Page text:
by Alistair Noble
The world is full of odd magazines, weird journals, and sinister periodicals. White Fungus, a magazine published by New Zealanders living in Taiwan, is one of the oddest I’ve met for some time but it is odd in all the right ways. It is subversive and polished, intelligent and arty, attractive and unsettling—all of which was complicated for me by the fact that I bought my copy of this avowedly anti-establishment publication in the suffocatingly distinguished confines of the bookshop at the National Gallery of Australia. You probably won’t find this one at your local newsagent.
We are immediately struck by the pointed absence of advertising. It feels strange to pay $20 for an anti-consumerist magazine, but there it is. It does make us wonder how they pay their way. Presumably, that imported fashion mag you bought last week (90% advertisements for things you and I can’t afford) is making an eye-wateringly unnecessary profit but still, we wonder who is paying for what exactly in White Fungus? Certainly, I paid for it, and in return acquired nearly 200 pages of dense text in both Chinese and English, with a great many diverse and curious pictures.
Slowly, over the next few days, it dawned on me that I had rather more than I had bargained for. This is a magazine with as many words as a novel, with footnotes, with wonderful photographs and illustrations (and a comic story)… but all of that is just the surface detail. Underneath, this is a journal of ideas. In the same sense as slow food and similarly pleasurable, this is a slow mag: it takes time read, to ponder, to digest, and no doubt, it took considerable time to create.
The leading edge of Issue 13 is a series of large-scale feature articles. First, polymath Ron Drummond imagines the first woman on Mars, and much more besides. In what I think may be a very important piece of writing he dreams up a future for humanity that is soundly based in a realistically pessimistic view of our limited human capability but also proposes startling solutions to current problems. He draws inspiration from the Apollo space program—essentially a great work of Cold War period theatre—and notes that it cost each US tax payer only $120. How small our collective imaginations have become in the 21st century, bound by the petty fears our economic and political masters cultivate in us. Our parents used to worry that either reds or capitalist/imperialists would take over the world… we are reduced to scrounging a smaller tax bill for next year.
This is followed by a beautiful essay from Tessa Laird, ‘in praise of bats’. Lyrical, philosophical, and scientifically informed, this is a heartfelt and delightful work. We are drawn into Laird’s thoughts through the elegance of her writing and the palpable romance and peculiarity of her subject: ‘My love affair with bats began in the early 1990s when I visited Sydney’s botanical garden for the first time. Sydney is like Auckland through the looking glass, or on acid’. Well, indeed. Did you know that 2013 is the Year of the Bat? Now you do.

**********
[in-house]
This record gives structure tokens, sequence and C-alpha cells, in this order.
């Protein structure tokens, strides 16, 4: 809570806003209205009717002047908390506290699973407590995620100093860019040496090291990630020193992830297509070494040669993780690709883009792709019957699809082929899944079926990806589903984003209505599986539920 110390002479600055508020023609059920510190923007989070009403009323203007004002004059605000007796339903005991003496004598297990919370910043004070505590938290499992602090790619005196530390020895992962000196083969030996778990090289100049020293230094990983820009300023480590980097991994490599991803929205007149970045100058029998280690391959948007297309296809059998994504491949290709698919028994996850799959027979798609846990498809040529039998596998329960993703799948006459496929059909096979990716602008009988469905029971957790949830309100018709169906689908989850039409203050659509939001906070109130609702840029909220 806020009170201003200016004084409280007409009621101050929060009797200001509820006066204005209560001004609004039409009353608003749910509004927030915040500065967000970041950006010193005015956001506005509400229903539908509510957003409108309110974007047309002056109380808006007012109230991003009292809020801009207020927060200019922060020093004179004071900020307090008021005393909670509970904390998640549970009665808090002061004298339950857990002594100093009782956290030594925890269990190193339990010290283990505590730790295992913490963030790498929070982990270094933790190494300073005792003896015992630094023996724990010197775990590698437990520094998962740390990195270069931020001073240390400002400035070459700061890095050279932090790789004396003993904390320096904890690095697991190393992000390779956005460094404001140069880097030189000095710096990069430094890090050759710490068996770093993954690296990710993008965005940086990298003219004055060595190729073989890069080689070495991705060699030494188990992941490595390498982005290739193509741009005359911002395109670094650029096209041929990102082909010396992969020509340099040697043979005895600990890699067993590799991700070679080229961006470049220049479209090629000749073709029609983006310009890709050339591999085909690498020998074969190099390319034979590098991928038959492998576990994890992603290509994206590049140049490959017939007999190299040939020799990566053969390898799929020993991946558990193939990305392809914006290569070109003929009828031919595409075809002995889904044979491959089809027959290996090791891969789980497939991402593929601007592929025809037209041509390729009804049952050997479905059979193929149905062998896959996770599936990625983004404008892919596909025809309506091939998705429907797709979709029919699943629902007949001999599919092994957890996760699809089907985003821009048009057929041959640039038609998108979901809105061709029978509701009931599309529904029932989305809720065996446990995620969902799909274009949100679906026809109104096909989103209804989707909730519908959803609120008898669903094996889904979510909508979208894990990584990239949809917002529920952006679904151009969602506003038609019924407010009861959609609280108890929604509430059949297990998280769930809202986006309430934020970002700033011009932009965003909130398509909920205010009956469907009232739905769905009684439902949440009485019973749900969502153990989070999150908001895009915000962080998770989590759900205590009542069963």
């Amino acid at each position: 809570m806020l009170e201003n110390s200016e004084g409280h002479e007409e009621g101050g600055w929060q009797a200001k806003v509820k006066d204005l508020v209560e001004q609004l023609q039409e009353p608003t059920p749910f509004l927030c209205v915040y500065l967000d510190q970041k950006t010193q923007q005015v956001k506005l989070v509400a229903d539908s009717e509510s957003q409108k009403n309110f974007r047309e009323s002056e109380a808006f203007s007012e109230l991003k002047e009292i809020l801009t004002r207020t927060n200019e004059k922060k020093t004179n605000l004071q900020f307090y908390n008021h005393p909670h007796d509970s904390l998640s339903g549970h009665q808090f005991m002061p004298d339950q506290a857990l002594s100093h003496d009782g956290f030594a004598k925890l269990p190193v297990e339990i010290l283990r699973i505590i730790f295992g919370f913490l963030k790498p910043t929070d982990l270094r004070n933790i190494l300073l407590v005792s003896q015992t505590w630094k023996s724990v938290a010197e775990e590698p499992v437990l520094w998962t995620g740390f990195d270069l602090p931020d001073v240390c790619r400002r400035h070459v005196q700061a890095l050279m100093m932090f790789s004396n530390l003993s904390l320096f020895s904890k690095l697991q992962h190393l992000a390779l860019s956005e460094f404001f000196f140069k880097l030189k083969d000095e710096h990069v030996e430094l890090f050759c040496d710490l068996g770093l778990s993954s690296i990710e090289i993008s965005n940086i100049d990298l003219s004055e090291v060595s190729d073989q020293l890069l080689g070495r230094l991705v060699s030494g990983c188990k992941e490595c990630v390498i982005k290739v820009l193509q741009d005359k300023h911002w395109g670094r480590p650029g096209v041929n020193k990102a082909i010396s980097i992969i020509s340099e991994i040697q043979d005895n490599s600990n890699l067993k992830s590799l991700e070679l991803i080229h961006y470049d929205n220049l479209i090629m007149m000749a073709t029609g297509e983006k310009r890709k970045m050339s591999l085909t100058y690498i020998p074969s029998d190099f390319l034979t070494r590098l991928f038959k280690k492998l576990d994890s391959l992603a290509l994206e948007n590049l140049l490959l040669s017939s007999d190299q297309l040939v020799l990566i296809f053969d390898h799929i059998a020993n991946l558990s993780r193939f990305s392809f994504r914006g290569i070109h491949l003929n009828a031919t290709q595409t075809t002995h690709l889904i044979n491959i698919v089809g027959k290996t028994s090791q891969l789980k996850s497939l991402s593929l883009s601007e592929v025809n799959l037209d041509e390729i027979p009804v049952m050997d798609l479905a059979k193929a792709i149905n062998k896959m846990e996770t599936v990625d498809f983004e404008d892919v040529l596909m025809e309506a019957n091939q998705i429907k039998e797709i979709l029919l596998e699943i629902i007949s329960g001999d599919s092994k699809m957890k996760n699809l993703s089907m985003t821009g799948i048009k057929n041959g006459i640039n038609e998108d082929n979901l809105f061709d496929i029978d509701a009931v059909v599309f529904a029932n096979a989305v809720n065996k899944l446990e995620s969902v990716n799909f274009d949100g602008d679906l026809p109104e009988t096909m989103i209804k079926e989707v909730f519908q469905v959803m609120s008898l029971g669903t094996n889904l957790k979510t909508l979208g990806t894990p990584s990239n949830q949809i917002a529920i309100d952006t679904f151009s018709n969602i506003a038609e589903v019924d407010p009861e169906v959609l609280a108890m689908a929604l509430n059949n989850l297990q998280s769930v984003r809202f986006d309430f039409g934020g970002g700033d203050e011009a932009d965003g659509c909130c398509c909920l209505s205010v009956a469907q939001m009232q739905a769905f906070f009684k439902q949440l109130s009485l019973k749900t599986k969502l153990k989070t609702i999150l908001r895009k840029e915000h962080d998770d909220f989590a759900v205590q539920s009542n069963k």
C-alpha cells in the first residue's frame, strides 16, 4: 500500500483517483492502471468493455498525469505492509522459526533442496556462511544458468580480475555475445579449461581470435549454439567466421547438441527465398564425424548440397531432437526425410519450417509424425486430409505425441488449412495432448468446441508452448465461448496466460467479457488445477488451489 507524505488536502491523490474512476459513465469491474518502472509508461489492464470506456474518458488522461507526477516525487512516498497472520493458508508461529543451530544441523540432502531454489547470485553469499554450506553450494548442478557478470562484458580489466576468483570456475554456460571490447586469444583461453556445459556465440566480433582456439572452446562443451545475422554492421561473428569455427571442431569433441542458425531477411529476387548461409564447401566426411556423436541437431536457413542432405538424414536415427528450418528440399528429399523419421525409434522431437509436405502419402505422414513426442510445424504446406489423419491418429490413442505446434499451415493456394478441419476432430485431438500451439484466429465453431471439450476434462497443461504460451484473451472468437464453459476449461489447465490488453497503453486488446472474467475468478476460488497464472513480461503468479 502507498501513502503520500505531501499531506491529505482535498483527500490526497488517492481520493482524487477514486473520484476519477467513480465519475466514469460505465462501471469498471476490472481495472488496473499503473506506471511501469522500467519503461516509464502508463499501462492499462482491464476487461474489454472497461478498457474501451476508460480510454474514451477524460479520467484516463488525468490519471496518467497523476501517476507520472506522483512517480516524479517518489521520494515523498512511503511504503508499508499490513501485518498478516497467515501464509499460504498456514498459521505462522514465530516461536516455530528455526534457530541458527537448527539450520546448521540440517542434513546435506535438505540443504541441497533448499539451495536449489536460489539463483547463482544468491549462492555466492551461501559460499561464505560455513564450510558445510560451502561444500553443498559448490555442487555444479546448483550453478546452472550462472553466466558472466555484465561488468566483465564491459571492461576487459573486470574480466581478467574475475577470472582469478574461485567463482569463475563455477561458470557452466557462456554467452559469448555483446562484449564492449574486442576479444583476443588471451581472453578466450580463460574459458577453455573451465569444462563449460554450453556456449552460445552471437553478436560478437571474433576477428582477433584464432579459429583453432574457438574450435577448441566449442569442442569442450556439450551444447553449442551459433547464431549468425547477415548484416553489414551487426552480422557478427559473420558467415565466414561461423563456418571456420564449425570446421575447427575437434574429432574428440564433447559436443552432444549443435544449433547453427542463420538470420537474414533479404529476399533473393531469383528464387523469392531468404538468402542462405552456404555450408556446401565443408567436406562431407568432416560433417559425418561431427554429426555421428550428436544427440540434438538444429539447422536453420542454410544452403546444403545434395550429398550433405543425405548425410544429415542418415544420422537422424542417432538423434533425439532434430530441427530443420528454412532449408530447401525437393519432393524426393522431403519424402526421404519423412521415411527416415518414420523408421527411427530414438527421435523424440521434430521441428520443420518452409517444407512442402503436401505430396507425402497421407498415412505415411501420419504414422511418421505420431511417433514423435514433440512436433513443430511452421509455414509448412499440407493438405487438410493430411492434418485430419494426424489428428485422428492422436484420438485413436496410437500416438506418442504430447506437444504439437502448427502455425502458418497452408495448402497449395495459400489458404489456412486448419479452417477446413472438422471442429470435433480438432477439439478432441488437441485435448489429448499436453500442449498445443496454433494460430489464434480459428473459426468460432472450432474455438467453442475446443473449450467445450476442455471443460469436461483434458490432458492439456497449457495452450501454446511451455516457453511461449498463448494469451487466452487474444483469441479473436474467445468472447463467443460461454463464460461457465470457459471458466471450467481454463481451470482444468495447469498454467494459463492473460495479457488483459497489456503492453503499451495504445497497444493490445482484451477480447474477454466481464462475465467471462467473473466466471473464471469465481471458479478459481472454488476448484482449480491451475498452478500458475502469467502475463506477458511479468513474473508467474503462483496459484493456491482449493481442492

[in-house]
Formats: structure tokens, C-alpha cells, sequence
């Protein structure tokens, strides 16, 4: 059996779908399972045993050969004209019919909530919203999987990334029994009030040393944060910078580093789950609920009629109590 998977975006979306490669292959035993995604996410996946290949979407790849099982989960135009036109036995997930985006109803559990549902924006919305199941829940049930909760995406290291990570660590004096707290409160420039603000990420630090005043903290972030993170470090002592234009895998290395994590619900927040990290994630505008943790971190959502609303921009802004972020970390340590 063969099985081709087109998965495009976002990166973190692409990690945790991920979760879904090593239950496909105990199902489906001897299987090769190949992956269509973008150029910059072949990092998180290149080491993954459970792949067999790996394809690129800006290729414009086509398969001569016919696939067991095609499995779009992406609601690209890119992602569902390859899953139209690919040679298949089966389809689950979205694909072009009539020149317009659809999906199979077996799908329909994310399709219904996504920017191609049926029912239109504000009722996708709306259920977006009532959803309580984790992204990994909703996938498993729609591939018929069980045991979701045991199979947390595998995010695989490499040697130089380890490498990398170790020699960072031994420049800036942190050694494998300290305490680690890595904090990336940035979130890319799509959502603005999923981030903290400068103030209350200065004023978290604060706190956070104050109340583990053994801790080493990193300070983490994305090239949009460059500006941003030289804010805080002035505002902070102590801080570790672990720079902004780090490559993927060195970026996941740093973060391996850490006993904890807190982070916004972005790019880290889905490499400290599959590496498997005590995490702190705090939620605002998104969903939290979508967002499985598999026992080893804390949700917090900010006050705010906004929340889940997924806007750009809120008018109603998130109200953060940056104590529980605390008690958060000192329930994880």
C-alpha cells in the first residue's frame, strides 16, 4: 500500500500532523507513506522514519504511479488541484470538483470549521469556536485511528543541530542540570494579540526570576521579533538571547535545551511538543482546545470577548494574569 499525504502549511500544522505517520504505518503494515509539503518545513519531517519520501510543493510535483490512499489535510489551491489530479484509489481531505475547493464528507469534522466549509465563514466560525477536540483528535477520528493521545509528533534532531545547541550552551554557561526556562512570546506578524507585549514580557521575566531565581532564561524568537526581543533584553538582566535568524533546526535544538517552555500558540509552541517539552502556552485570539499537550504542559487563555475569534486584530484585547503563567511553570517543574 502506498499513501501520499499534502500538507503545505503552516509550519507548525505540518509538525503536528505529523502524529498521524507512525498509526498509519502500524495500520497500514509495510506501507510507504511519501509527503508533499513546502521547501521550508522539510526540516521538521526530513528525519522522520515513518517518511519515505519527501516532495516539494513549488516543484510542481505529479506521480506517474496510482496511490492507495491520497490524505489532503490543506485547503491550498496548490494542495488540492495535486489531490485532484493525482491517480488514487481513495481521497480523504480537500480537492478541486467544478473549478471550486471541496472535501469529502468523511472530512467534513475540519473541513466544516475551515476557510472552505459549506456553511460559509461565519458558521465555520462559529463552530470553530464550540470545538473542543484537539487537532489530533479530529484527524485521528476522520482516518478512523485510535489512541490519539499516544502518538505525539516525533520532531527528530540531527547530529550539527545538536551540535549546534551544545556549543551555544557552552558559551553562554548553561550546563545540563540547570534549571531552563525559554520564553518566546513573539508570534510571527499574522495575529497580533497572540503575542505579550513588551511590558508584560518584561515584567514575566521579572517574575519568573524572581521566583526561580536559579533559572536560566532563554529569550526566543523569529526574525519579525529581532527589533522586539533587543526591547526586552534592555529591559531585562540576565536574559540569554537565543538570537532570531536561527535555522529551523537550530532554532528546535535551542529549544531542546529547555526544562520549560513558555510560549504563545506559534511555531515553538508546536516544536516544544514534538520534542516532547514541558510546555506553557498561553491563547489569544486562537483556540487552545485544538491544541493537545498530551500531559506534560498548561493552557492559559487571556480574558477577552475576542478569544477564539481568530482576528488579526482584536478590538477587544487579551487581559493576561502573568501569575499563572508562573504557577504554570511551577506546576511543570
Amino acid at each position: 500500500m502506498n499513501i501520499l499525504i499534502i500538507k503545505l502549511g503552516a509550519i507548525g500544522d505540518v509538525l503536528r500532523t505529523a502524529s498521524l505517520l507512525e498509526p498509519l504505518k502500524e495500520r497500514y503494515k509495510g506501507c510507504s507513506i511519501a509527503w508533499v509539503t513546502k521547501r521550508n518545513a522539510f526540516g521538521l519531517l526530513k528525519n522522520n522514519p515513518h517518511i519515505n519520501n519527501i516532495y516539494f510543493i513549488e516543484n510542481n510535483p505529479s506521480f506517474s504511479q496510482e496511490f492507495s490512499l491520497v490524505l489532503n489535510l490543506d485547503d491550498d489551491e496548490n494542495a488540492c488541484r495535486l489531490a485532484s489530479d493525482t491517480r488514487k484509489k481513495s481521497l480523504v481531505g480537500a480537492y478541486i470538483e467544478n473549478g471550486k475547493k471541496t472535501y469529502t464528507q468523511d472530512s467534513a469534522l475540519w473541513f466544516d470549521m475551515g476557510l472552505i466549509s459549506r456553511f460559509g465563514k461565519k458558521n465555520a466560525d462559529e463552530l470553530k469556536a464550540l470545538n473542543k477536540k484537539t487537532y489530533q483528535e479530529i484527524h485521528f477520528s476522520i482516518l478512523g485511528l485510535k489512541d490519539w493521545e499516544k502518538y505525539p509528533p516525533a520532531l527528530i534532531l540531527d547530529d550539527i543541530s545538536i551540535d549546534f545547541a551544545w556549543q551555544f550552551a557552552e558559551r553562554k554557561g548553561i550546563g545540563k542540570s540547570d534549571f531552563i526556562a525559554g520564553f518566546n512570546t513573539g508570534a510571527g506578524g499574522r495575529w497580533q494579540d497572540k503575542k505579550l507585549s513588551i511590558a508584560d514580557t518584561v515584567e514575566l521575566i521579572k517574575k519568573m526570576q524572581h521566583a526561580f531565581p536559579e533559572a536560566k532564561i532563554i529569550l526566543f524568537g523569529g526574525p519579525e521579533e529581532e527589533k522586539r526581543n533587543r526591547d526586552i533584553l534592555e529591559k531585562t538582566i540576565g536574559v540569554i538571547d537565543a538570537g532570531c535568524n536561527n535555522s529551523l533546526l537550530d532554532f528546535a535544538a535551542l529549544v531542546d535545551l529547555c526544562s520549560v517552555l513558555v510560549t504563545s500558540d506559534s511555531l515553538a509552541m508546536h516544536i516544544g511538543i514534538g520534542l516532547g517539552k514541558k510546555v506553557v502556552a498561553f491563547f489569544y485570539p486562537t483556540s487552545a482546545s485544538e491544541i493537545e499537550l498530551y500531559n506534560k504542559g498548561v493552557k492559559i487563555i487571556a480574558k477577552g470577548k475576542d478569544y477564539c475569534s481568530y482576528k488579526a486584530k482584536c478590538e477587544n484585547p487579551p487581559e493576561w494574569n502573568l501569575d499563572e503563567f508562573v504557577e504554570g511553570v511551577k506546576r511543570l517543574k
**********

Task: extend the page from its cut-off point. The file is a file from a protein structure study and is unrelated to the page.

This magazine began as a very local New Zealand publication, now eccentrically translated to Taiwan. I feel that the editors retain a strong affinity for the local over the global, yet the publication has patently developed larger aspirations of its own: concerns range beyond both New Zealand and Taiwan to many other parts of the planet (contemporary music in the US, art in Indonesia, etc.) and taking sights on other parts of the solar system.
At the heart of Issue 13, a series of shorter articles pick up themes that circle around art, music, politics and society. White Fungus editor Ron Hanson writes about the contemporary art scene in Taiwan with curiosity and insight, Kurt Gottschalk provides an interesting introduction to the career of the strangely self-absorbed US composer Robert Ashley, while one ‘Mattin’ reviews some disturbing recent work of conceptual artist Hong-Kai (disturbing in so far as her art is based upon the exploitation of the work of other artists, whose wishes about the outcome of the collaboration are purposefully ignored).
As a virtue of the small editorial and production team, the magazine has a well-curated feel, with a focussed style and an energising undertow of consistent themes. If I find fault with this issue of White Fungus at all, it would be in this: for a magazine ostensibly concerned with society, arts, and politics, it could sometimes push a little further (and a little harder) beyond description and into the realm of analysis and critique. Hanson and Nick Yeck-Stauffer writing about the remarkable (and genuinely puzzling) musician Thomas Buckner exemplify this shortcoming by relying too much on stories of the “and then he met X who introduced him to XX and they went to XXX” type, without telling us what this means in relation to the artist’s work. In general, I appreciate a light touch in political writing—tending toward the implicit—but a few more signposts and moments of analysis would be helpful.
Having said all that, White Fungus (which, by the way, is traditionally a rare delicacy in Chinese cuisine) is a significant and ambitious publication that not only deserves your attention, but is also good for you. Get a copy, carry it around with you to read and re-read as antidote to the shiny ad-filled trash that cycles its way through commercial newsagencies on the way to landfill. This is a magazine to keep around and annotate in the margins (matte paper, so you can use a pencil), to savour and discuss.
Partial Durations is a Matthew Lorenzon/RealTime project.